The world is often a better a place than we think, and our primal instincts are typically to blame for our pessimistic moods and our attraction to clickbait news headlines. Now this isn’t one of those the-world-is-actually- great articles. If you want that, then I definitely
recommend reading “Factfulness: Ten Reasons We're Wrong About the World - and Why Things Are Better Than You Think” by Anna Rosling Rönnlund, Hans Rosling, and Ola Rosling. This article is about the five global risks (according to the late Hans Rosling) which we should definitely be worrying about.
If you haven’t read it yet I recommend you do, the following is an extract from the book:
I do not deny that there are pressing global risks we need to address. I am not an optimist painting the world in pink. I don’t get calm by looking away from problems. The five that concern me most are the risks of global pandemic, financial collapse, world war, climate change, and extreme poverty. Why is it these problems that cause me most concern? Because they are quite likely to happen: the first three have all happened before and the other two are happening now; and because each has the potential to cause mass suffering either directly or indirectly by pausing human progress for many years or decades. If we fail here, nothing else will work. These are mega killers that we must avoid, if at all possible, by acting collaboratively and step-by-step.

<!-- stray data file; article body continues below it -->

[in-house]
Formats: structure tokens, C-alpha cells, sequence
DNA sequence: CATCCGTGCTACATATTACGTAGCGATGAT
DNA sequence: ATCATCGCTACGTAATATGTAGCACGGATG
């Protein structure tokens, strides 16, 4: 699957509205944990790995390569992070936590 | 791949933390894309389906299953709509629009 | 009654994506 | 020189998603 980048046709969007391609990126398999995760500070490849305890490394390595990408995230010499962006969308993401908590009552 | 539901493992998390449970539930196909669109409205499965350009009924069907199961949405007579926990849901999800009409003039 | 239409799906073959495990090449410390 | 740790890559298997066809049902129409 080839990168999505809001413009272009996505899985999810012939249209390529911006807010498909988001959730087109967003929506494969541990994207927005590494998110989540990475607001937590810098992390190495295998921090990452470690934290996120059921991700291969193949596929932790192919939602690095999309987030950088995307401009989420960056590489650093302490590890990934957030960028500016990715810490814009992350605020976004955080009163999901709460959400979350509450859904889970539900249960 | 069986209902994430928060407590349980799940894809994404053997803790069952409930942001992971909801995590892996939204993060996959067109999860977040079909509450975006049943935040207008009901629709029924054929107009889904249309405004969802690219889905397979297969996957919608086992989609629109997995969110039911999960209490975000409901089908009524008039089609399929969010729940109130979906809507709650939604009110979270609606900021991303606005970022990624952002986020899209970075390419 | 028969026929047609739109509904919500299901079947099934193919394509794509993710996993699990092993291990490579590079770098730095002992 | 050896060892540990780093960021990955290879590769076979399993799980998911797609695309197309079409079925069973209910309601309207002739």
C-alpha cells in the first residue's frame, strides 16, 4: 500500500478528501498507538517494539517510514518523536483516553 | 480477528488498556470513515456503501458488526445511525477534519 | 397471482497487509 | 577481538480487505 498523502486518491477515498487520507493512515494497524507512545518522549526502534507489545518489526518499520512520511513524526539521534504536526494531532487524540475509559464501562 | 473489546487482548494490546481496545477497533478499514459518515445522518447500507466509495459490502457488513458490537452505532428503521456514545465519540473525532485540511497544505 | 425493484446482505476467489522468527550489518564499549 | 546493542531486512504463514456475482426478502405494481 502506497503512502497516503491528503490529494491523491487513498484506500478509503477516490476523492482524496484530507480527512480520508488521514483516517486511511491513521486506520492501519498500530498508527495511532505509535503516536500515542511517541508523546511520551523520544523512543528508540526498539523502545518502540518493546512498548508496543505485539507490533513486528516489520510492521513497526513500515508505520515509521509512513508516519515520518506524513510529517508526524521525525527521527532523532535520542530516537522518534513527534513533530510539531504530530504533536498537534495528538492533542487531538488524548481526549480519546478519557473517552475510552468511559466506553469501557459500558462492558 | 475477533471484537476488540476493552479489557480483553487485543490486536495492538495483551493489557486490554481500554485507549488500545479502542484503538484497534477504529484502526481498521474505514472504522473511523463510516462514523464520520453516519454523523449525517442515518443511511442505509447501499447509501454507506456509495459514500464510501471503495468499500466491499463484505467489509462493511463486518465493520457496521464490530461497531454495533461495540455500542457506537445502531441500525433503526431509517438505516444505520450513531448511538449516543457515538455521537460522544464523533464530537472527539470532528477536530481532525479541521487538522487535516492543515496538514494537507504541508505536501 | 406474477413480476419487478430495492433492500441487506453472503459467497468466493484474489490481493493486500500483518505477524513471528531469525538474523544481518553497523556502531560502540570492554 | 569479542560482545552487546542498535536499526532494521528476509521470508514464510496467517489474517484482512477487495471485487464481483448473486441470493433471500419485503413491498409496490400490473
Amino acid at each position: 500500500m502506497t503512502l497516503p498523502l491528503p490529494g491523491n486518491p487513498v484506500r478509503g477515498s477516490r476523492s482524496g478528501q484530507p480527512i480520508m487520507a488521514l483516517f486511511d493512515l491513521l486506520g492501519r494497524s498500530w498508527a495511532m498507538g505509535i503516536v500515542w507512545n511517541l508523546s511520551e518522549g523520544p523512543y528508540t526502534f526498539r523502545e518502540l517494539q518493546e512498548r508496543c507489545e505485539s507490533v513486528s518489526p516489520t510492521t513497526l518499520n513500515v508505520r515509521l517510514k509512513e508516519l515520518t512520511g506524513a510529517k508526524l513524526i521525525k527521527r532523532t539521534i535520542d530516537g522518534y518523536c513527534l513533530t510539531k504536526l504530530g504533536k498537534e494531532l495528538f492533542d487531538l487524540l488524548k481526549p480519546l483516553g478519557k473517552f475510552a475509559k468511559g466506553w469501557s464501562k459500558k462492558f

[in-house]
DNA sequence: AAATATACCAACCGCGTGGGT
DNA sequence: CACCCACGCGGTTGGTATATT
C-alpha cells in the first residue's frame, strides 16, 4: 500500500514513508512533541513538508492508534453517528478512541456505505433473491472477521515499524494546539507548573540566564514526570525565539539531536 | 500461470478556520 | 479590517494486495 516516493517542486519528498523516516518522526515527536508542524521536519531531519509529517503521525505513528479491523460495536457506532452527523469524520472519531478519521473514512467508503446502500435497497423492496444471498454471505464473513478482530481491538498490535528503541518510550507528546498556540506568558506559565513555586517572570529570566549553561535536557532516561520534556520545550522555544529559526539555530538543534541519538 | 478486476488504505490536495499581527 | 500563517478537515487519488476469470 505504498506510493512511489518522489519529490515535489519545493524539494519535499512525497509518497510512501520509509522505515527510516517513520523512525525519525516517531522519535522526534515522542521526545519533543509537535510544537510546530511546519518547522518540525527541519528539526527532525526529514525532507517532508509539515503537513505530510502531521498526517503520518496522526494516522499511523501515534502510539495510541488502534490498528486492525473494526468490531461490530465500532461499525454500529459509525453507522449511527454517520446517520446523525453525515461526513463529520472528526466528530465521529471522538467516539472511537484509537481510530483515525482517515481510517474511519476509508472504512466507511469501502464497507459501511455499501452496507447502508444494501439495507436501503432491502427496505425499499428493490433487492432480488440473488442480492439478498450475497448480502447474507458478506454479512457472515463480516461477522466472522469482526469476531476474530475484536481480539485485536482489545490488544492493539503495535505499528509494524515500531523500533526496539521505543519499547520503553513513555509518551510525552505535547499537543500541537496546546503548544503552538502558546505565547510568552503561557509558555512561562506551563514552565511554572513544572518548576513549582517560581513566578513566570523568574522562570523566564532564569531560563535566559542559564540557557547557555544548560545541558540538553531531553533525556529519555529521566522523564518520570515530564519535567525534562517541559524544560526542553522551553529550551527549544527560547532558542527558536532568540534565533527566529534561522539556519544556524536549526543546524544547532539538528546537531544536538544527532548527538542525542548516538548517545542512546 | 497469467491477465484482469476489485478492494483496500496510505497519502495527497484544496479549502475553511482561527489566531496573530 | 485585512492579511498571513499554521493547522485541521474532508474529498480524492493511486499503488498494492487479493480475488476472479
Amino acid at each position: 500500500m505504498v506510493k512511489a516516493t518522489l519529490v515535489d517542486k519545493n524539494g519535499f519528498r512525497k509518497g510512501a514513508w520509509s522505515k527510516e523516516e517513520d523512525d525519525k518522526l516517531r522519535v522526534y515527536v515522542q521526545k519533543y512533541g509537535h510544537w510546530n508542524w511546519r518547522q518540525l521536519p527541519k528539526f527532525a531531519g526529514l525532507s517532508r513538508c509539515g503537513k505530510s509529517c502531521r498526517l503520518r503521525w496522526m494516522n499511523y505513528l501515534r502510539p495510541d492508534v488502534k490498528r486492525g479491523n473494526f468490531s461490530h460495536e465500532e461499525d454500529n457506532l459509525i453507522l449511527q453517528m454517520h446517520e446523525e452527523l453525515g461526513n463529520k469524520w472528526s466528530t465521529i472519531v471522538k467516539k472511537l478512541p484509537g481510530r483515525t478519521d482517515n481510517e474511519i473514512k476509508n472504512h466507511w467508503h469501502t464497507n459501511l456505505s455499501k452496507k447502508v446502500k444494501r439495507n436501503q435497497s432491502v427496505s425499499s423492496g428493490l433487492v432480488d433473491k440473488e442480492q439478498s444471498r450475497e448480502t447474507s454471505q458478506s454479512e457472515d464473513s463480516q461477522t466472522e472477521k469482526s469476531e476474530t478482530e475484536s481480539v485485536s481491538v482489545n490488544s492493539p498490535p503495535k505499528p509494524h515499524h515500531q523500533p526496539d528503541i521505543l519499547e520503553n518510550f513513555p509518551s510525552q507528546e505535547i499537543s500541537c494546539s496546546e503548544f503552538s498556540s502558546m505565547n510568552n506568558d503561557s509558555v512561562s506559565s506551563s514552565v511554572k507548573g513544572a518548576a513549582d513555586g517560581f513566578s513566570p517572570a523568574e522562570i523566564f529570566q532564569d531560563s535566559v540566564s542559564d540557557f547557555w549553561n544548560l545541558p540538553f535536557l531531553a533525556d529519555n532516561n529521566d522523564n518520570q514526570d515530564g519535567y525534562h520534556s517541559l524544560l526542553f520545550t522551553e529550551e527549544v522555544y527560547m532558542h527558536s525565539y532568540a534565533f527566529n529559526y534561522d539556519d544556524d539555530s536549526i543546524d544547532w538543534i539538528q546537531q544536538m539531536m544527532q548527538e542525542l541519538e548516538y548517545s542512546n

(There is a sixth candidate for this list. It is the unknown risk. It is the probability that something we have not yet even thought of will cause terrible suffering and devastation. That is a sobering thought. While it is truly pointless worrying about something unknown that we can do nothing about, we must also stay curious and alert to new risks, so that we can respond to them.)
Knowing that some things are enormously important is, for me, relaxing. These five big risks are where we must direct our energy. These risks need to be approached with cool heads and robust, independent data. These risks require global collaboration and global resourcing. These risks should be approached through baby steps and constant evaluation, not through drastic actions.